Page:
Murphy's Law

Tom Murphy

Archive for November 2003

CNN on business blogging

CNN has a short feature on how blogging is being adopted by businesses.  Some interesting quotes 😉

Written by Tom Murphy

November 17, 2003 at 4:53 pm

Posted in General

Lies, damn lies and statistics…

As Weblogs continue their lazy progress across the Internet there has been a lot of new research appearing that looks at the number of blogs or weblogs and what the biggest new trends are.

These research reports are interesting, though not something I’d hang a business plan on.

But what’s more interesting is actual numbers.  Rather than taking a sample and extrapolating the Internet, there are some interesting stats emerging that are based on actual numbers.

David Sifry is the brains and the brawn behind Technorati – the web service that allows you to track the hot topics being covered in blogs and more importantly for bloggers the sites that are linking to your content.

Anyhow, David has some really interesting statistics on blog growth:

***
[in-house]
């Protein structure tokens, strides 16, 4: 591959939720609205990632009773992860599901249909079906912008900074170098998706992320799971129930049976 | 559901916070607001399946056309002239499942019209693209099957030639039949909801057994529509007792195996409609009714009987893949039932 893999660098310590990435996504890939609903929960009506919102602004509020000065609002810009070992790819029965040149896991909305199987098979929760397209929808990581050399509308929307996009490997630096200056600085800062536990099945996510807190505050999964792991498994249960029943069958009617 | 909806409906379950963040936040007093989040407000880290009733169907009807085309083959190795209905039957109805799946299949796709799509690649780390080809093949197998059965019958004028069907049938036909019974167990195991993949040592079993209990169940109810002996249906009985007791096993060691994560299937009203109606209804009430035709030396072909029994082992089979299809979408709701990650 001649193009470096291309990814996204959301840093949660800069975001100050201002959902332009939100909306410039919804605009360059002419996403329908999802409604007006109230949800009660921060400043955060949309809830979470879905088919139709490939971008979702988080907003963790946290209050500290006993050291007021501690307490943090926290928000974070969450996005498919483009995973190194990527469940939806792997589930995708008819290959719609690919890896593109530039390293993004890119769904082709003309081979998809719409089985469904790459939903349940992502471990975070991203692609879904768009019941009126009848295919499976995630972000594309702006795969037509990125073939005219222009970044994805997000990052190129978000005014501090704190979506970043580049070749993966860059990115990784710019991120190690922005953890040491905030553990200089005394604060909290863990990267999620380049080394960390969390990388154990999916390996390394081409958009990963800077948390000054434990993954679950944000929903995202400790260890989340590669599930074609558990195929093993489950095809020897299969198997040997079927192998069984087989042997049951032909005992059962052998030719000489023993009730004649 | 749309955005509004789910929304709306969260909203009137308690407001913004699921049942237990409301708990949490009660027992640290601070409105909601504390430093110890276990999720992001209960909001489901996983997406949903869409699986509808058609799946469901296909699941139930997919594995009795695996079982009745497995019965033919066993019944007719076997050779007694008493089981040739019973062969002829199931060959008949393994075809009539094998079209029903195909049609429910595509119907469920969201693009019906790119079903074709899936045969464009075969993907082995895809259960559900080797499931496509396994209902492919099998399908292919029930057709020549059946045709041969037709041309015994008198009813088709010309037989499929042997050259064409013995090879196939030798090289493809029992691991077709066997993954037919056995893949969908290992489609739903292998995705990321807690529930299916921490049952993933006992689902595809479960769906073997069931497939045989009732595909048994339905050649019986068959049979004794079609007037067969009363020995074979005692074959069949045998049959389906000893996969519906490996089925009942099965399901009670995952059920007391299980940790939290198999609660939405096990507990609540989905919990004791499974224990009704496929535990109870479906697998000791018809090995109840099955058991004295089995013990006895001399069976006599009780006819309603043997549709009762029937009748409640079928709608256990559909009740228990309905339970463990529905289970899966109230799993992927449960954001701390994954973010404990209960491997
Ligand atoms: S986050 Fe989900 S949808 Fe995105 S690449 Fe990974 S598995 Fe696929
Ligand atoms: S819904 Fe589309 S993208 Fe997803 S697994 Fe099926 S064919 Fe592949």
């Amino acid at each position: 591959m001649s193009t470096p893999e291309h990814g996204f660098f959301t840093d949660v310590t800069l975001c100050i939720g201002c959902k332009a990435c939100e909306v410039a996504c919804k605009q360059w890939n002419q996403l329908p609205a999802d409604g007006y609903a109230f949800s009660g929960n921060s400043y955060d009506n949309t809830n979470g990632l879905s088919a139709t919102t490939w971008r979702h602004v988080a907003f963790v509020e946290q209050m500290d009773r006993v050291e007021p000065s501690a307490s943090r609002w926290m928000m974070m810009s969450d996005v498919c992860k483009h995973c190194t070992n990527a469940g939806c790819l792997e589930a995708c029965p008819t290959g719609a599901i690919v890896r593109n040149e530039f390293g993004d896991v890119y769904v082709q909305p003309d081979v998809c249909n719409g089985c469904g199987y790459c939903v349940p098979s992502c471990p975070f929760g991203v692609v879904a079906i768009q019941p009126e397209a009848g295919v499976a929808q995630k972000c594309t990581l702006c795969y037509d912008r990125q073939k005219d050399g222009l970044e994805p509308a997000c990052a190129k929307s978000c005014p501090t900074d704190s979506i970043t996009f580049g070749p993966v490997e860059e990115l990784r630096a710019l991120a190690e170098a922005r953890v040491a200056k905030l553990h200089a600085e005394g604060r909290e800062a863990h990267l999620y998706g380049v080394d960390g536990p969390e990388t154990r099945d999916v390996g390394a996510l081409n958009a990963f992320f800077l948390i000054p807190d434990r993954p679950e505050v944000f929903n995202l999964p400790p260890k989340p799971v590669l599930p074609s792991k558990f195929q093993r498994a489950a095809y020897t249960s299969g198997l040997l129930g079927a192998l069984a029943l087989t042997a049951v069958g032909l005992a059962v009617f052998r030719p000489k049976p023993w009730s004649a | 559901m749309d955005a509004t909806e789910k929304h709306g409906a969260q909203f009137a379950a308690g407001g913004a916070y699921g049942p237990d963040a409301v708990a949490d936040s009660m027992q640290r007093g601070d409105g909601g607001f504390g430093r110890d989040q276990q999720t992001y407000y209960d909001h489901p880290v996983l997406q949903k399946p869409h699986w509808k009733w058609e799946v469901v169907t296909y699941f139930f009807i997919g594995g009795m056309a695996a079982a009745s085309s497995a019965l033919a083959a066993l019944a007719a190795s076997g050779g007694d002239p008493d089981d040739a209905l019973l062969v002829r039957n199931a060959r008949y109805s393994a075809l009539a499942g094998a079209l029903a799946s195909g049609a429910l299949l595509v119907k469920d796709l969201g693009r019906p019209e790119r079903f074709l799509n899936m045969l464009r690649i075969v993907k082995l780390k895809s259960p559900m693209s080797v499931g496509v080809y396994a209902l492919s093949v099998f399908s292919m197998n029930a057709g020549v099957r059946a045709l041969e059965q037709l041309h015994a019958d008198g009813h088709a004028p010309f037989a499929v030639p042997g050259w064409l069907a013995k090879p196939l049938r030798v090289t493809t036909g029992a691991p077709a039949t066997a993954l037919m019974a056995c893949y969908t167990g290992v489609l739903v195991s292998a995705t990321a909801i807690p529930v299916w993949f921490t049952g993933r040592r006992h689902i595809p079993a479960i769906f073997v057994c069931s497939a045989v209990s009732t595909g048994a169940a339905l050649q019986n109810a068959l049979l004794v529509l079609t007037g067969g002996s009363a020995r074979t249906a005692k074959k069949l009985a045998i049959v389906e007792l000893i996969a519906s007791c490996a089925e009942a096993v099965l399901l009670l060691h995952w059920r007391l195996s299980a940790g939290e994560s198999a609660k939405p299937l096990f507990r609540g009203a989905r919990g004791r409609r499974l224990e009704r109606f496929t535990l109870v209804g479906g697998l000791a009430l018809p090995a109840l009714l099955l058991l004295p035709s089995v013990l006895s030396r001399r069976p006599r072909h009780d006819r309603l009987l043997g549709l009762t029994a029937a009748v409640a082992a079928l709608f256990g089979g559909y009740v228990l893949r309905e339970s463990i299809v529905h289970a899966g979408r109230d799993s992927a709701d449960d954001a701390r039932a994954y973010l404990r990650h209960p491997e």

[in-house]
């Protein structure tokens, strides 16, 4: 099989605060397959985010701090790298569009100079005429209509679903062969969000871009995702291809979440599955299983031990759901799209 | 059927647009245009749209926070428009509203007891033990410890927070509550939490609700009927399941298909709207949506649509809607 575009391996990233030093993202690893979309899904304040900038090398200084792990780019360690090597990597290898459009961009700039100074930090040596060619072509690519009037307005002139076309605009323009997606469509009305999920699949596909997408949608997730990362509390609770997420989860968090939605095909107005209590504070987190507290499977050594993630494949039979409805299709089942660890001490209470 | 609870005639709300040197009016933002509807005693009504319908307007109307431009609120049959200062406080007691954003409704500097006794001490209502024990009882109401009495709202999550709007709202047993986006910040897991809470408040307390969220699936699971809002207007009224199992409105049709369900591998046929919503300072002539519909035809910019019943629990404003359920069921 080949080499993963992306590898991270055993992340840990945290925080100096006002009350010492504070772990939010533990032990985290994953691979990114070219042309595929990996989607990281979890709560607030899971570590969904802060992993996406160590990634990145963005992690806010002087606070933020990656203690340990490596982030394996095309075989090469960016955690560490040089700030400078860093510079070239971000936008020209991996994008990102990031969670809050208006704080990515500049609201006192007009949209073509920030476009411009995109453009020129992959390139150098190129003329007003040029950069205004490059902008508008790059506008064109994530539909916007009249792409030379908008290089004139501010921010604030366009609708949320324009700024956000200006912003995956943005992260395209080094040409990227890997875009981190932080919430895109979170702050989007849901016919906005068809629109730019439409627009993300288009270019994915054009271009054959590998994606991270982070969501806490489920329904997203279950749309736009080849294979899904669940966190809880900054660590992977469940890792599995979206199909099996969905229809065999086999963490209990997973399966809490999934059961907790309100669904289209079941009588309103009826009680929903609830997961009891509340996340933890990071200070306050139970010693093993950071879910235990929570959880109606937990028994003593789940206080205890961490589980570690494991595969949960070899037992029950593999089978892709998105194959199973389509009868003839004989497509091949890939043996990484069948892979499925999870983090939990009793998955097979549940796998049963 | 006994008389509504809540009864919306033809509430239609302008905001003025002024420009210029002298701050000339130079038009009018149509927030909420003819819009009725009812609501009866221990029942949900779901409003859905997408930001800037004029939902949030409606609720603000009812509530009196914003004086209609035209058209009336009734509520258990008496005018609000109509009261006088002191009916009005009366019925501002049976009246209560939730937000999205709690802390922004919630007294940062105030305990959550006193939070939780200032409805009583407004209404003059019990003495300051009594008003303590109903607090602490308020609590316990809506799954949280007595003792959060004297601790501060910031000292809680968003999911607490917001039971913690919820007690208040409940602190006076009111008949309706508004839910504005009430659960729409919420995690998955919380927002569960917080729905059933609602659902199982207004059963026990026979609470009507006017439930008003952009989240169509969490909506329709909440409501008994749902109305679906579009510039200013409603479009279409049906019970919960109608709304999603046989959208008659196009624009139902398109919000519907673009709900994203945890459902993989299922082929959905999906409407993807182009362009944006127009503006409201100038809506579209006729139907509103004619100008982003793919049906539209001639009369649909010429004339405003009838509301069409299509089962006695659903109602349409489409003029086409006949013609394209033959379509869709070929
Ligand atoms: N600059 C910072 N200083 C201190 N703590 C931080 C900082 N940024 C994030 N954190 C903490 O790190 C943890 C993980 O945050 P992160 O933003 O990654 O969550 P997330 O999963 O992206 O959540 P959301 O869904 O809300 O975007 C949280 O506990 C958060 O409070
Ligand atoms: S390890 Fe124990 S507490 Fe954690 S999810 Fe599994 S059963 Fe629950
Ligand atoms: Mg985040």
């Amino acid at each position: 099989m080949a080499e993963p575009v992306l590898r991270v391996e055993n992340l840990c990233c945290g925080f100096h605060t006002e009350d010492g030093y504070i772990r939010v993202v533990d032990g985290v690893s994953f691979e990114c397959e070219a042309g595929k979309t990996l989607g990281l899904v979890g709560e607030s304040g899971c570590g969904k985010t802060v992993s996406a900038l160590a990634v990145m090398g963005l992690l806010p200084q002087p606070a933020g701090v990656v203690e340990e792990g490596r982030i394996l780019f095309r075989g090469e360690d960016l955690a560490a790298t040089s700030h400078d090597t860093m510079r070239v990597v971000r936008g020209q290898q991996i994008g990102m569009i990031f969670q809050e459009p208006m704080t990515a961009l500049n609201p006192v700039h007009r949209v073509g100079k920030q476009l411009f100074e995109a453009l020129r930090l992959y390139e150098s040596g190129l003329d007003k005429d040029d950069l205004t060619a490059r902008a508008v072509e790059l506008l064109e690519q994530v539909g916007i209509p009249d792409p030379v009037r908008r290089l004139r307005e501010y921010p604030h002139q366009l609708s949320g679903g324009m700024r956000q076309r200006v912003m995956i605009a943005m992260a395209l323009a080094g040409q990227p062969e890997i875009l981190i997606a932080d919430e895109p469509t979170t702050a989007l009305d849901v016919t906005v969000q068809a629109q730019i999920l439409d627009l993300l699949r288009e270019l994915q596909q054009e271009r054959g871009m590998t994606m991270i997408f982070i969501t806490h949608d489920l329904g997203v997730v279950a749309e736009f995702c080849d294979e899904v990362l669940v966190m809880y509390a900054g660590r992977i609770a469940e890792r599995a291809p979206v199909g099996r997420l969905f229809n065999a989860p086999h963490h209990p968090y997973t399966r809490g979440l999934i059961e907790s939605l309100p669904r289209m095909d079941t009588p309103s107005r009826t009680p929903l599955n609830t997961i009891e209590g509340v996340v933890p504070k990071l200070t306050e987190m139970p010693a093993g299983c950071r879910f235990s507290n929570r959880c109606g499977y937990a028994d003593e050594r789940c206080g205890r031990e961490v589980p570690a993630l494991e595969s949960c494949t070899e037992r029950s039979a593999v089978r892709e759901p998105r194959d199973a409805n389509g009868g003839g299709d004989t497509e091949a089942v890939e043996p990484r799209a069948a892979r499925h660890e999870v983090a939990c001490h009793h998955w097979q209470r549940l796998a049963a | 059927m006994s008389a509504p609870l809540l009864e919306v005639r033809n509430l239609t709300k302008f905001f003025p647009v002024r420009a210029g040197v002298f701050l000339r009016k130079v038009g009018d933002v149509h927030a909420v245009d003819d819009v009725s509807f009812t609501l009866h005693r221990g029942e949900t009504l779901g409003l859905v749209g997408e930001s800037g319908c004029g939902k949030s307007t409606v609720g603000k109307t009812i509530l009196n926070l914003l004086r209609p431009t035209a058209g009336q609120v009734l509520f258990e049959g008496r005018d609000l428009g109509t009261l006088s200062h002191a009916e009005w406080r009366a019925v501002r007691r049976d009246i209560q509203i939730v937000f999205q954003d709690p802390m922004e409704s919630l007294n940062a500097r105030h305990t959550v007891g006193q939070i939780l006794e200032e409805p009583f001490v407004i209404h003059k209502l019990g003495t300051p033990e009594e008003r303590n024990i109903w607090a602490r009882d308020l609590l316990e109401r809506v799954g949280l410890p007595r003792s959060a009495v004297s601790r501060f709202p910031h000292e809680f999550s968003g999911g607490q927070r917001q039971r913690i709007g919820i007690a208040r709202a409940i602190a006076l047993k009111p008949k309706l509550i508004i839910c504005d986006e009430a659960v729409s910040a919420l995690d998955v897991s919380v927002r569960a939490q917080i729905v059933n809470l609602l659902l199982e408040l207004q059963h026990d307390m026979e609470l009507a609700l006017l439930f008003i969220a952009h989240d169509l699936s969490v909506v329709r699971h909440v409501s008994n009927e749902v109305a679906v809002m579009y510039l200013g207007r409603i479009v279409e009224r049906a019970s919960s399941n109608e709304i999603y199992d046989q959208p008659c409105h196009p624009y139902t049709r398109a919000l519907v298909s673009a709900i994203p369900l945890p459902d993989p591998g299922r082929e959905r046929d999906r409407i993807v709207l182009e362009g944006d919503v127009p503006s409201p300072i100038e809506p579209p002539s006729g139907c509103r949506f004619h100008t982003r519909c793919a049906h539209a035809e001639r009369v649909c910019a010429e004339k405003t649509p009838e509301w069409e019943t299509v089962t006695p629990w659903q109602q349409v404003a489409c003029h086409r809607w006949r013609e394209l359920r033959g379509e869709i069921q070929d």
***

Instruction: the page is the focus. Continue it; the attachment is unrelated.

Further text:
• November 2002: Technorati was adding 2,000 – 3,000 new blogs a day
  • March 2003: That figure had grown to 4,000 – 5,000 new blogs per day
  • November 2003: Technorati is adding 8,000 – 9,000 new blogs daily
  • They are currently tracking in excess of 1.2 million weblogs (1,229,516  to be precise)
  • Based on their figures a new weblog is created every 11 seconds and a weblog is updated every 0.86 seconds

Now that’s growth!

[Link courtesy of Boing Boing]

Written by Tom Murphy

November 17, 2003 at 12:18 pm

Posted in General

United Airlines' Viral Marketing Efforts

Business 2.0 has an interesting look at United Airlines’ viral campaign around the launch of its new low-cost airline, Ted.

Not much more to say on that particular item…

Written by Tom Murphy

November 14, 2003 at 3:46 pm

Posted in General

Spam update….

Just to let you know, the anti-spam product I wrote about yesterday, Qurb, has stopped over 600 spam messages so far with a 99% accuracy rating.

Written by Tom Murphy

November 13, 2003 at 4:04 pm

Posted in General

Another step to making PR over RSS a reality…

Phil Gomes, PR Firm G2B Group’s resident blogger and RSS advocate broke some new ground recently by undertaking a client pitch via RSS and his blog.

He invited any journalists who were subscribed to his RSS feed, of which there are quite a few, whether they might be interested in meeting with executives from Cornice Inc. a client of his.

I’m not sure of the take up for interviews, but Phil has been in receipt of a lot of plaudits from some major journalists. Dan Gillmor of the San Jose Mercury News and Mark Jones of Infoworld have both been singing his praises.

Mark Jones comments that: